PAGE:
However, previous digital preservation risk models have tended to be narrowly focused (for example they might consider only storage). Prior to DiAGRAM, all our risk models have been qualitative - useful but not compelling evidence for a funder who needs to see measureable benefits. Previous models didn’t allow for comparisons of the threats from different types of risk, to see the impact of possible actions, or to prioritise competing actions. Using Bayesian Networks for digital preservation risk modelling overcomes these limitations.

To ensure we had the right skills to develop a useful model, we engaged AS&RU, accessing skills and expertise not typically found in the digital preservation world. AS&RU introduced us to Integrated Decision Support Systems, which (over the top of a Bayesian Network risk model) provide additional resources for scenario planning and trying out different interventions.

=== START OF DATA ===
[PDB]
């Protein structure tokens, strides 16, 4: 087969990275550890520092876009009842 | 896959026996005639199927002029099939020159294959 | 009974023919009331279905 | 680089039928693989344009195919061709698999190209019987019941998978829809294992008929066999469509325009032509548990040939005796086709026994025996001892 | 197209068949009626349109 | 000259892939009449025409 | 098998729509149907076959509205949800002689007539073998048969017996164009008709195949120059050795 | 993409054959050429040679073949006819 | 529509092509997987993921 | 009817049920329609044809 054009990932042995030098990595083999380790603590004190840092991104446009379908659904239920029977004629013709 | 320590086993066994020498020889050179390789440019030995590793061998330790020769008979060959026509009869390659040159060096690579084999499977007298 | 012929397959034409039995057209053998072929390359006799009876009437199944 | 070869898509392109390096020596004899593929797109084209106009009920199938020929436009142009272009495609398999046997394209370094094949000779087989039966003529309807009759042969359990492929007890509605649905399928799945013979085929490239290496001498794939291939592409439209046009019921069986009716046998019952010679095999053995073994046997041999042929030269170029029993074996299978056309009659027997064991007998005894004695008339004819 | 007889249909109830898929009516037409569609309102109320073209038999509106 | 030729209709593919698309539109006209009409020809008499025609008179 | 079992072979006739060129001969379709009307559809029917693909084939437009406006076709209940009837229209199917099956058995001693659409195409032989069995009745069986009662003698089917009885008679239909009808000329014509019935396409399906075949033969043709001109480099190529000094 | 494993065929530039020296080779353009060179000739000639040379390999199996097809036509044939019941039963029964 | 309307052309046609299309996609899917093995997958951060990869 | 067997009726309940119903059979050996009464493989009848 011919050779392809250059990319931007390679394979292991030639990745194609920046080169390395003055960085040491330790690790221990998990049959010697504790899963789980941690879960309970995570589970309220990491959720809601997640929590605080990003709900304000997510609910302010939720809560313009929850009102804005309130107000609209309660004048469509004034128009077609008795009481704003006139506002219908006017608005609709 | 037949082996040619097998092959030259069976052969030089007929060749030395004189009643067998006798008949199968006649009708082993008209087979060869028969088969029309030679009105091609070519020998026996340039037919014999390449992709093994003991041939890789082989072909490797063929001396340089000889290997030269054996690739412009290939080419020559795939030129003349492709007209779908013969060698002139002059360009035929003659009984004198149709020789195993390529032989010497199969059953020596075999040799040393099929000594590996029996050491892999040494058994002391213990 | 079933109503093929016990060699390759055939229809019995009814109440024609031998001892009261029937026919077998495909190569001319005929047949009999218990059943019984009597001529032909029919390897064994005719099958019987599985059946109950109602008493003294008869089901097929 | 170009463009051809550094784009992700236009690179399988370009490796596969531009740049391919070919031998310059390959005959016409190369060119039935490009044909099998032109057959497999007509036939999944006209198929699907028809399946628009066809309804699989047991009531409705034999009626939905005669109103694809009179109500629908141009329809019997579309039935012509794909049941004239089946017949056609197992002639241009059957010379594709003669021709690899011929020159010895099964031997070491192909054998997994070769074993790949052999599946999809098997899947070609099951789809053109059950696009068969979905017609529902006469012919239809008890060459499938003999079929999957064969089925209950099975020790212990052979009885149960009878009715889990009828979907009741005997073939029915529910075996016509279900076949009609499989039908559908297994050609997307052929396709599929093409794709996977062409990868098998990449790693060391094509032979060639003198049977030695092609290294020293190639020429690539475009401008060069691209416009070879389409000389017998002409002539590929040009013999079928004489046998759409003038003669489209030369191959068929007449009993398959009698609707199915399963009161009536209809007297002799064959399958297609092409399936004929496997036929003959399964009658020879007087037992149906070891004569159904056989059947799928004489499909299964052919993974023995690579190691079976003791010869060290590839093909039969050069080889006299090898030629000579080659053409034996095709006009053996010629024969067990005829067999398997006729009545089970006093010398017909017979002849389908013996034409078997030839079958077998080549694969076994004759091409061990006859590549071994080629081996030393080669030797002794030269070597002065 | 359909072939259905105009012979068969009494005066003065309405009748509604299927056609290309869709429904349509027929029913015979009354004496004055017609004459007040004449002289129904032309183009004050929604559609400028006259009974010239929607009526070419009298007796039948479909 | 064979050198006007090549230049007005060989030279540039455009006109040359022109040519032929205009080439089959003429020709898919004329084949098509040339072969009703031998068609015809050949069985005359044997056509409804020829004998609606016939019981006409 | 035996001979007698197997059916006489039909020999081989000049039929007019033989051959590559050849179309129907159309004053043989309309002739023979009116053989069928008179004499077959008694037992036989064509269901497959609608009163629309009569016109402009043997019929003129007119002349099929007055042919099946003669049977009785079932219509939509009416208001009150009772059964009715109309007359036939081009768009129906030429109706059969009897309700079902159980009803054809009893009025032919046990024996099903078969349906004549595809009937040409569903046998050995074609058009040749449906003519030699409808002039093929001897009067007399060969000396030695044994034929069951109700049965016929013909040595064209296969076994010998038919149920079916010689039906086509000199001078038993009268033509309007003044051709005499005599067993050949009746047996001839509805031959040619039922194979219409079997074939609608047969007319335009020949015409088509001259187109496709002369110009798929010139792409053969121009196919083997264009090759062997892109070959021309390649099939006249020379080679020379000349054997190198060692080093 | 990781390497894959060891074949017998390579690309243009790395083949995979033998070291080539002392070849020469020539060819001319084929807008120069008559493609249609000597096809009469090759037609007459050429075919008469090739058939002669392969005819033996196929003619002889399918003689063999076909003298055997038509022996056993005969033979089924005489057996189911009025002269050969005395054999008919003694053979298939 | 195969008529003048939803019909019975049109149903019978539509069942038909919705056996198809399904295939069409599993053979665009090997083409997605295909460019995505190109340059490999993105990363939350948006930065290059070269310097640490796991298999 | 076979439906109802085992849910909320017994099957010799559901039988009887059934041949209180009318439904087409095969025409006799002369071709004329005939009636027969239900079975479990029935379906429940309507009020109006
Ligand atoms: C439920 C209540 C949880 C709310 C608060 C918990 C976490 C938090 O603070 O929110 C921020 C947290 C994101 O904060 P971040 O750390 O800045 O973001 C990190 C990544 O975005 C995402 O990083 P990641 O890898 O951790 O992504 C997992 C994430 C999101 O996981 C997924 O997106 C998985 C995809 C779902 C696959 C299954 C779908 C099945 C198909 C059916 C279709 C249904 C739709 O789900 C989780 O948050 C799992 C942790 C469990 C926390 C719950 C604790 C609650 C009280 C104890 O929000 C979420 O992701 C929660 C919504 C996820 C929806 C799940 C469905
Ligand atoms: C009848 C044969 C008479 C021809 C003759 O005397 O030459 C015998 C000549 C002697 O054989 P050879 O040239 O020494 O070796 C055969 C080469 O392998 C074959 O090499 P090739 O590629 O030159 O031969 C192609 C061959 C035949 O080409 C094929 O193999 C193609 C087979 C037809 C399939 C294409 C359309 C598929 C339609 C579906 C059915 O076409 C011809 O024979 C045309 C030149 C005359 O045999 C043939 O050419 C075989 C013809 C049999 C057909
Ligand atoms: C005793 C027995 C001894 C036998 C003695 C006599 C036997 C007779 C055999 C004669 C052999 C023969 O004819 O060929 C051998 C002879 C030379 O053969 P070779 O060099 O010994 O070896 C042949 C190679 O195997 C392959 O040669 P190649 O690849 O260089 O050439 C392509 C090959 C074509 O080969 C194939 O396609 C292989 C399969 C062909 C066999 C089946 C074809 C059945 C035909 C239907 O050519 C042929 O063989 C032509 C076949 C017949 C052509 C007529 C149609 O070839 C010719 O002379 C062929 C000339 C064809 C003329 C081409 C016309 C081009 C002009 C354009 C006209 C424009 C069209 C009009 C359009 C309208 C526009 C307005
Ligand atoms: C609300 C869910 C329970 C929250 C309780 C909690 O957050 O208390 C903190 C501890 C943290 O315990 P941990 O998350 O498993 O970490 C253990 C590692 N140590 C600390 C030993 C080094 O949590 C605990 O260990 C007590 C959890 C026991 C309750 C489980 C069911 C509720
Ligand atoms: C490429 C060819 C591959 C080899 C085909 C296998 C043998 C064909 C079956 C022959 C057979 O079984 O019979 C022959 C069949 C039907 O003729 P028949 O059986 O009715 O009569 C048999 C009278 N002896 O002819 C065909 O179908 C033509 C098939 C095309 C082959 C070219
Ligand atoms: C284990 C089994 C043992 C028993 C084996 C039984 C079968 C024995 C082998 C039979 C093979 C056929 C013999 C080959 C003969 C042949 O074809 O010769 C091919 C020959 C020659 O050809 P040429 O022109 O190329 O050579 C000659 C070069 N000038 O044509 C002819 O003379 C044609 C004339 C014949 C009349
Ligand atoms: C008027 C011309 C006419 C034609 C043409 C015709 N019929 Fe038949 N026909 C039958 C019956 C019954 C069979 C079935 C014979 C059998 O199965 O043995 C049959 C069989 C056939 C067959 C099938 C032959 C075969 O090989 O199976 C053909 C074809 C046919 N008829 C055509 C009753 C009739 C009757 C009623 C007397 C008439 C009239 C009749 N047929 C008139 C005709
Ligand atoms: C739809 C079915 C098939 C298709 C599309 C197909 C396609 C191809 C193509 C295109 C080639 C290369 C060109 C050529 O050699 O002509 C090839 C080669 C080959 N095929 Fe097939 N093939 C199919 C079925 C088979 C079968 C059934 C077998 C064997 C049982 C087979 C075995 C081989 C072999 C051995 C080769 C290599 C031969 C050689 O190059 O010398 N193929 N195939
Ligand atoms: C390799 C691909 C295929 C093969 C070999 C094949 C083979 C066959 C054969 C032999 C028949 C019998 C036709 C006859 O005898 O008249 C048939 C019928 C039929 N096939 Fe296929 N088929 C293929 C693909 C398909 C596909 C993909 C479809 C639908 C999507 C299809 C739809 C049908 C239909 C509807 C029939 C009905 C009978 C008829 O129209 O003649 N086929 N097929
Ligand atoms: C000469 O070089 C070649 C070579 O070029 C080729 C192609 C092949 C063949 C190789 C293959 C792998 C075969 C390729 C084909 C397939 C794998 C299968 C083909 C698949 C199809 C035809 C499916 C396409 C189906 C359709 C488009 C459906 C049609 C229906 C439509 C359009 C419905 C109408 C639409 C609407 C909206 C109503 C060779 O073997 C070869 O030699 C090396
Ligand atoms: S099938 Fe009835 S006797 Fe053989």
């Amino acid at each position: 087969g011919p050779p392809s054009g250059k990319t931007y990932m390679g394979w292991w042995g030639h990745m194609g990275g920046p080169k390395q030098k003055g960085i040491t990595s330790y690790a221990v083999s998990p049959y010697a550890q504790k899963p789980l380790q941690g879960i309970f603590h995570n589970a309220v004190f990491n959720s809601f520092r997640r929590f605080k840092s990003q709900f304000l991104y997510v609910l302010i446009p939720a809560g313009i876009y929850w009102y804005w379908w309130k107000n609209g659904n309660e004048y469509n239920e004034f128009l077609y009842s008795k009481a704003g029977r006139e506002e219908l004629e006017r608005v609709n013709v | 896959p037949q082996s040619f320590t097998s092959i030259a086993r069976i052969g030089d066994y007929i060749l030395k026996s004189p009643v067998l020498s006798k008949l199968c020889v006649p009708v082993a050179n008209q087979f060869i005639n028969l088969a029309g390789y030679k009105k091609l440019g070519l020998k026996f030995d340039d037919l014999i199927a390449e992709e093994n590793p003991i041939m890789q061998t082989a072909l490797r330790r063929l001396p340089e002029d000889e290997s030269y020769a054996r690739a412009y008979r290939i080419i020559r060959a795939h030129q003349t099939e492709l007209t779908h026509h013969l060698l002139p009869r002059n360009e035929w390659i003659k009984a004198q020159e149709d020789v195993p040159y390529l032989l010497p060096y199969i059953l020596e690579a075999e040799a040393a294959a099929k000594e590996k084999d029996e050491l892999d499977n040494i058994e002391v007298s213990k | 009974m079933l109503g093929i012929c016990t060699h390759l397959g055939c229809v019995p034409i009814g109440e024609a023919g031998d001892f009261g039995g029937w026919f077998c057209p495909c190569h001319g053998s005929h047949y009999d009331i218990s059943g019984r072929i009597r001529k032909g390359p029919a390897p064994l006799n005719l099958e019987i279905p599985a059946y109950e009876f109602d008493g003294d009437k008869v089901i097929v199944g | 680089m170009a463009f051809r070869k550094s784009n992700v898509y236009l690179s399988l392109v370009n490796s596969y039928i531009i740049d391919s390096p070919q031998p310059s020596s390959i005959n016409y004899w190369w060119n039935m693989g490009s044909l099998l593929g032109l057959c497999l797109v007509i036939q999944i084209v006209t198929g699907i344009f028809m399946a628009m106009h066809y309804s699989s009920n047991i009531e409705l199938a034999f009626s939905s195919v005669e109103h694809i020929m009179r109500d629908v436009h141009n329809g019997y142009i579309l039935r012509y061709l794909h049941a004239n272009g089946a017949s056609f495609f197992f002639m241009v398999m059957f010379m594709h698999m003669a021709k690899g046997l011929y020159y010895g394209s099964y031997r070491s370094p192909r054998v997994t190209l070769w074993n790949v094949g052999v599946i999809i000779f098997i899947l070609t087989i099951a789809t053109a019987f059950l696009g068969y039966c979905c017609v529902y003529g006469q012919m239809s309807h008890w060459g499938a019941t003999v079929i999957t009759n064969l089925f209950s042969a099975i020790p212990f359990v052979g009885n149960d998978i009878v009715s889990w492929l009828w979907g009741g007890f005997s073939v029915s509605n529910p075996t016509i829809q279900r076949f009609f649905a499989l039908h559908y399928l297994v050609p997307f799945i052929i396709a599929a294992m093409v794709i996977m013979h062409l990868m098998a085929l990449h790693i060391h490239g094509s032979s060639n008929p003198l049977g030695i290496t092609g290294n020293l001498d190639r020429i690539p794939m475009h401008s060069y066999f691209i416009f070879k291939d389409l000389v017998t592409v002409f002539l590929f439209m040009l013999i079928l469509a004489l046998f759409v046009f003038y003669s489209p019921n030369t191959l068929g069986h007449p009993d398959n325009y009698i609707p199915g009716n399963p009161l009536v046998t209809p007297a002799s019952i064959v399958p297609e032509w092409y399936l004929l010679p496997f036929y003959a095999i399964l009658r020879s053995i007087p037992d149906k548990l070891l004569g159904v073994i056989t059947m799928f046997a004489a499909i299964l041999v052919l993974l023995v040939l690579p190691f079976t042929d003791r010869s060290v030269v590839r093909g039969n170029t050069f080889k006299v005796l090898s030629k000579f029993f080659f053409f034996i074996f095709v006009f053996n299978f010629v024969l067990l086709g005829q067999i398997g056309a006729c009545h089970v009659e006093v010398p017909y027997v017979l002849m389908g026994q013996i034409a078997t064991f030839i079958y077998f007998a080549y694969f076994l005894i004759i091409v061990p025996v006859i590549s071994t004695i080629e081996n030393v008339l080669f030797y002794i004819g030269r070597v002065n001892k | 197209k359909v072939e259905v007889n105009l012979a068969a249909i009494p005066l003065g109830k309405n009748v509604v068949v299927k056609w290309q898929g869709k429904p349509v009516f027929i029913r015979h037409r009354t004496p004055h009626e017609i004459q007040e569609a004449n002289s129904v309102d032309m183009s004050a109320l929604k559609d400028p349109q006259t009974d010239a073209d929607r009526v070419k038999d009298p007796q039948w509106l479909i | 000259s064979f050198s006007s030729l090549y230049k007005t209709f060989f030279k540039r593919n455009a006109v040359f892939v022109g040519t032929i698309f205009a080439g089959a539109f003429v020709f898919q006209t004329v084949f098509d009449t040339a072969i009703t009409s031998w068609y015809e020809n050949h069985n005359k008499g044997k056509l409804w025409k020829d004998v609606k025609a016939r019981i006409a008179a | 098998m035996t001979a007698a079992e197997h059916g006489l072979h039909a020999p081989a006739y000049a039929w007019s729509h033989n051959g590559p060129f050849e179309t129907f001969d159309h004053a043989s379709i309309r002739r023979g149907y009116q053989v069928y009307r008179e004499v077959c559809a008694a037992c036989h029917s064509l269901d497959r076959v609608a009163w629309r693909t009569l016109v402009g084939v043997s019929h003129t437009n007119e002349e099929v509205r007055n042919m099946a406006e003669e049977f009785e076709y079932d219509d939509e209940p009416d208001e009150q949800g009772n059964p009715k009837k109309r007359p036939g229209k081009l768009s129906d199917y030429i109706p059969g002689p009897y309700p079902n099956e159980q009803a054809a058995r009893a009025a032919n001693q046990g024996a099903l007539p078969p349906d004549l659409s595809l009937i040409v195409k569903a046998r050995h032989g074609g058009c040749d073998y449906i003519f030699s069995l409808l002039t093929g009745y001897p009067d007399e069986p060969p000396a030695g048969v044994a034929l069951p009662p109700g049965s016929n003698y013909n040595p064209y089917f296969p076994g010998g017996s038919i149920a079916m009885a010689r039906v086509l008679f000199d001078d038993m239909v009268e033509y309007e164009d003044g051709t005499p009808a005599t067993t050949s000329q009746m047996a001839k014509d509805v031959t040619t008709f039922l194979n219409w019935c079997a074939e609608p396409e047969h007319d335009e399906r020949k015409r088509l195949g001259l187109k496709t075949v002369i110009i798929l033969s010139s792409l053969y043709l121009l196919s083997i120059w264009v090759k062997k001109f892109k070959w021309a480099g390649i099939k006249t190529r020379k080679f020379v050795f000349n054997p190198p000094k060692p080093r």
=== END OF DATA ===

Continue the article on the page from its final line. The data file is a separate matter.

As the sector lead for the UK archives sector, The National Archives reached out to the wider archival community for help to develop amore generalised digital preservation risk model for archives. A range of archives, representing a cross-section of the UK’s archives sector, participated in the project, including county record offices, higher education archives and special collections, and a corporate archive.

DIAGRAM TNLHLF Colour Logo English RGB 0 0By widening the pool of archives, we were able to create a model that was more generally applicable. However, we realised we would also need additional funding to support the costs involved. The National Archives bid for and was awarded £93,500 by the National Lottery Heritage Fund (NLHF), in January 2020, setting an important precedent - that digital heritage is eligible for NLHF support in its own right. NLHF funding has enabled the direct involvement of the DPC, to conduct the project evaluation, to assist with workshops, and to introduce the risk model to the wider digital preservation community. The project has also benefitted from two computer science placement students from Monash University,who were spending 2 months at Warwick, and built the initial iterations of the online tool which has brought the project to life.